Good design award exhibition 2011

Posted on November 22, 2011 by Toothpicker There have been 0 comments

In Tokyo Midtown, I visited the Good design award exhibition 2011 exhibited this year's award-winning Japanese designs. My favourite was DoCoMo's ad for their Touchwood mobile phone, Xylophone of the Forest (click on the link to watch the amazing film). The campaign was cancelled because it launched on the day the tsunami hit Japan but the film was uploaded to Youtube and became a huge sucess. The film not only scooped the Good design award but also the Golden Lion at Cannes, a well-deserved winner.

Another winning design was created by one of my favourite Japanese stationery brands, D-Bros. They launched a new shop in Shinagawa and the 'Stamp it' range where customers can customize their own stationery. Love the concept and graphics!

If I didn't read the description, I wouldn't have a clue about what these spoons could do! (please excuse the rather dark photo) They are called 15.0% and are designed by Naoki Terada (the designer behind the 1/100 architectural model greeting cards sold by us!). They are made of aluminium and with its high thermal conductivity, the temperature of the hand holding the spoon will slowly melt the frozen ice cream. The spoons also come in different shapes for different flavours! Click here for more details.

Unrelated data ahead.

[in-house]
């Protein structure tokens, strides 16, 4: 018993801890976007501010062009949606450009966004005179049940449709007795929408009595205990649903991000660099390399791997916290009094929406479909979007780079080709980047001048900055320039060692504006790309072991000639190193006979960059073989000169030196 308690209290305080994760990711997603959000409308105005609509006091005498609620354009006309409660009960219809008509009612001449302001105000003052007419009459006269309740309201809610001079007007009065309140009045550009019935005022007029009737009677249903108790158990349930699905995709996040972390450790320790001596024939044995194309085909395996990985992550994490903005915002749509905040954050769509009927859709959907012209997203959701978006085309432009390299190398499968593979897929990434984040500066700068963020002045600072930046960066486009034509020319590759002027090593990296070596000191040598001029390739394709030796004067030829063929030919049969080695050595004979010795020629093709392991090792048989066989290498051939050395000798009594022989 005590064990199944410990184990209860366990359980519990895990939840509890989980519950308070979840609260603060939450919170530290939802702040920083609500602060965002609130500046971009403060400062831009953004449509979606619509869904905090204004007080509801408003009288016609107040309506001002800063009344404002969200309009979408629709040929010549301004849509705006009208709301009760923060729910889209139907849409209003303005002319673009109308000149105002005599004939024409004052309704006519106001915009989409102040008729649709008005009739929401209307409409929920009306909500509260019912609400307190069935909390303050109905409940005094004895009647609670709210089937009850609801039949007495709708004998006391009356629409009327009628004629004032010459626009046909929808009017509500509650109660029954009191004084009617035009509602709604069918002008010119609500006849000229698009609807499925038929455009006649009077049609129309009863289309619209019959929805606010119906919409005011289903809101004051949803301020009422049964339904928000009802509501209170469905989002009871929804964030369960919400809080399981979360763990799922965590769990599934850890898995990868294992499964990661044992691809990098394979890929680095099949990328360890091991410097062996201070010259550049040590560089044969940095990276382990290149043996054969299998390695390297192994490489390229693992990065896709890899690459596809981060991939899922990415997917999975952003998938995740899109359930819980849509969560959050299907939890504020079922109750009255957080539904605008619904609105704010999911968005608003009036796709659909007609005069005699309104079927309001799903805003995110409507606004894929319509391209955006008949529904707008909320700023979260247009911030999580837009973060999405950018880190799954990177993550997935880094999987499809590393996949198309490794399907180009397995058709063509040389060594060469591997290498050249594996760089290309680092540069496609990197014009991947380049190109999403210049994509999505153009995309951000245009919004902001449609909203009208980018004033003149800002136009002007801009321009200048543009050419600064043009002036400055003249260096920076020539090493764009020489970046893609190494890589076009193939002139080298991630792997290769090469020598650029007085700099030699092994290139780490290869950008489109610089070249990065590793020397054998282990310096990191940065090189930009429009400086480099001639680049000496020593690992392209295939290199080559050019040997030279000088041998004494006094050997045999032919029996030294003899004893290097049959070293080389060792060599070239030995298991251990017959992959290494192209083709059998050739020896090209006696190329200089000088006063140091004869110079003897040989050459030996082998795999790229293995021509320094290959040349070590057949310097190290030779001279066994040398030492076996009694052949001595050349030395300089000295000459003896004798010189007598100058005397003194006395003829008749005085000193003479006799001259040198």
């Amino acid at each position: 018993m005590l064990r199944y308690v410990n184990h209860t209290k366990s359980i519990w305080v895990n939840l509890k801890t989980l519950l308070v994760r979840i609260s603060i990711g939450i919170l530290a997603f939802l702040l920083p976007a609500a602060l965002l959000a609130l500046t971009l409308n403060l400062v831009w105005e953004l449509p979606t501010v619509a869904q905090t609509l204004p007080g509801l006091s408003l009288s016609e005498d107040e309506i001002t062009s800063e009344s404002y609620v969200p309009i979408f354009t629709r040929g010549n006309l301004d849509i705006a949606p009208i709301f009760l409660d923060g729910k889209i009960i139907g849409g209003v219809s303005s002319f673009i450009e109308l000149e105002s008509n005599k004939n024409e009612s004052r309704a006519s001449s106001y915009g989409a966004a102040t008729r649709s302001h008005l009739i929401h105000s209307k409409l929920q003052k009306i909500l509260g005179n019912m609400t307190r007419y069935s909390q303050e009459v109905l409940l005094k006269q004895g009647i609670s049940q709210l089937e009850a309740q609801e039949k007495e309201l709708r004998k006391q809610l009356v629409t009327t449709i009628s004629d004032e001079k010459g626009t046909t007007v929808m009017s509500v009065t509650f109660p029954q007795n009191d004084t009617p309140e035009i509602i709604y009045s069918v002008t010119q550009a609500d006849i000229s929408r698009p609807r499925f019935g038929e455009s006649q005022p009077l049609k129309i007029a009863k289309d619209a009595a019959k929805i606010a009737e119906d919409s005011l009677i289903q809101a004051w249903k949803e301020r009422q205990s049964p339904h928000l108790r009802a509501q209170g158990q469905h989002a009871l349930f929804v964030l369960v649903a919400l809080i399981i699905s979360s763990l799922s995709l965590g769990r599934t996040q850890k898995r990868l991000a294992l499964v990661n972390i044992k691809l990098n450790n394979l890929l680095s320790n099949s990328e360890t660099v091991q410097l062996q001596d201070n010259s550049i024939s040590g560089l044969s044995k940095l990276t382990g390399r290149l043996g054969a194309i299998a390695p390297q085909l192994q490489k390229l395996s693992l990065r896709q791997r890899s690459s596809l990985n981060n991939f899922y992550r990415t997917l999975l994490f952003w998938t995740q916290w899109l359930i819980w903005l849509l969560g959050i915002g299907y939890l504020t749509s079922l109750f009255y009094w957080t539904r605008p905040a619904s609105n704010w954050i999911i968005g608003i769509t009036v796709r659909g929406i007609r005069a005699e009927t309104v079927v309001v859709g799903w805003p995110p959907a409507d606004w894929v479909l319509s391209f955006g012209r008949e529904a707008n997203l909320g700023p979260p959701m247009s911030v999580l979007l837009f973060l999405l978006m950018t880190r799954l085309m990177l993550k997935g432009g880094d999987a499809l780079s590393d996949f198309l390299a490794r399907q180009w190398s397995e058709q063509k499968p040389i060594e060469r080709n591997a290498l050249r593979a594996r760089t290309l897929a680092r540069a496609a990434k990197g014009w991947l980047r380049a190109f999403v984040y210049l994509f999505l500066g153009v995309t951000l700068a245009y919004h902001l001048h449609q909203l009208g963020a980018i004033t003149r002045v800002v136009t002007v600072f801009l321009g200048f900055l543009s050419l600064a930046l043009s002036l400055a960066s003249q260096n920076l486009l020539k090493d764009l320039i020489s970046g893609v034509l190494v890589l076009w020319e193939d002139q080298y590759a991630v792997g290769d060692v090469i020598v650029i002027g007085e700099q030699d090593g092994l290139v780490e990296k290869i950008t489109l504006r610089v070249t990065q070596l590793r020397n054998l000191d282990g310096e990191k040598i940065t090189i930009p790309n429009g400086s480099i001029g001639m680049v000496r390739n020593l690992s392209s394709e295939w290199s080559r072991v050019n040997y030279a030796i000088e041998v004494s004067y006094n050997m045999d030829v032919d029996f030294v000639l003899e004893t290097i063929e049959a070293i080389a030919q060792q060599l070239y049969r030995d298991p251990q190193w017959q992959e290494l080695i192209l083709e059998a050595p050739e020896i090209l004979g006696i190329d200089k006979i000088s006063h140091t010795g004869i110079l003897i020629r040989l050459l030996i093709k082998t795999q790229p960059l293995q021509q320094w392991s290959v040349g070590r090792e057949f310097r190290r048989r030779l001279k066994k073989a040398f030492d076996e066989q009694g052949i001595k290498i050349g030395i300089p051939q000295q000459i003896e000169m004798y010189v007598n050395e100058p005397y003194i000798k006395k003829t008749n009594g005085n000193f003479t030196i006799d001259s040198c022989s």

At the atrium inside the Galleria, there was also a Hermès paper pavillion, designed by architects Shigeru Ban and Jean de Gastines. Shigeru Ban is a visionary well known for his paper architecture esp. for housing earthquake victims. It was particularly interesting to see Hermès presenting their newly launched home collection inside a pavillion made of cardboard tubes!

At Mitsukoshi in Ginza, there were many interesting shibori products on display including lighting and fashion accessories.

Click here/ go to my Facebook page to see more photos...


This post was posted in Japanese designs, Tokyo, Travel, Design festivals & shows, Anything Japanese, Design and was tagged with Tokyo, Japanese designs, art and design exhibitions, Tokyo design week

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